Integrating pronunciation into your classes

As we get back into the swing of things this new school year we look back at our three part series on an area which can be problematic for teachers and students alike.

pronunciation cloud

Part One: The Basics

Pronunciation.  It’s often the area most avoided by new teachers for lack of confidence, and also the first thing experienced teachers leave out due to lack of time and a desire to get on with the “meatier” issues of vocabulary, grammar and skills work.  But like it or not our students are aware of the importance of pronunciation and will expect us to work on it with them, so getting comfortable with it and finding the time should be one of our priorities as teachers.

The following is the first part in a three-part series outlining some basic tips for successfully integrating pronunciation in your classes.

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Integrating pronunciation into your classes: Part 3

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Part Three: A top-down approach

There are many ingredients to good pronunciation in English.  In my last post on the subject I focused on individual, discrete sounds and their importance for our learners, but the thing that strikes me most when I hear a non-native speaker of English with good pronunciation is the rhythm and overall delivery of the chunks of language they use, not individual words per se.  As a native speaker, if I hear a familiar pattern my ear can naturally pick out information which is being packaged in a way that makes sense to me.  If some of the individual sounds are difficult to discern this is unlikely to affect my understanding to any great degree.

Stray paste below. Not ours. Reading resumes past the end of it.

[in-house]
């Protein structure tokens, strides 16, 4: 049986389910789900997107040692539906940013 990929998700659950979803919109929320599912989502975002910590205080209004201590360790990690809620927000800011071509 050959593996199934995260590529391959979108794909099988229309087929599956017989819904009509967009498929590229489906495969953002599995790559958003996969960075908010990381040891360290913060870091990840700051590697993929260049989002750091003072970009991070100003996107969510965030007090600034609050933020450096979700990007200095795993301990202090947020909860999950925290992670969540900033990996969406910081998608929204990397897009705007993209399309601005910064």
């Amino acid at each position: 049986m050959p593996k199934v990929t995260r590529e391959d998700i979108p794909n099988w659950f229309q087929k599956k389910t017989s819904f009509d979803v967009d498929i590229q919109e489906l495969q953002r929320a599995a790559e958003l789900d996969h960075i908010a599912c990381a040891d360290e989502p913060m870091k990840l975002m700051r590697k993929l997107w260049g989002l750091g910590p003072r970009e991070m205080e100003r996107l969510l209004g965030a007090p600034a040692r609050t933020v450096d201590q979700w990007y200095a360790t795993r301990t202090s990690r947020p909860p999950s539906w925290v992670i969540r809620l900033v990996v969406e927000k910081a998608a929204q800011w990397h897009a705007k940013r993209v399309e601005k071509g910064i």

The importance of stress-timing

And I’m being quite literal when I talk about packaging language into meaningful chunks.  Let’s see why this is and why one of the most important things we can do to help our students with pronunciation is to draw their attention to the phenomenon of stress-timing.  Here’s a nice activity someone showed me years ago to introduce this at the beginning of a course.  I don’t remember who exactly (my apologies) but I’ve never forgotten it.

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Integrating pronunciation into your classes

pronunciation cloud

Part One: The Basics

Pronunciation.  It’s often the area most avoided by new teachers for lack of confidence, and also the first thing experienced teachers leave out due to lack of time and a desire to get on with the “meatier” issues of vocabulary, grammar and skills work.  But like it or not our students are aware of the importance of pronunciation and will expect us to work on it with them, so getting comfortable with it and finding the time should be one of our priorities as teachers.

The following is the first part in a three-part series outlining some basic tips for successfully integrating pronunciation in your classes.

Continue reading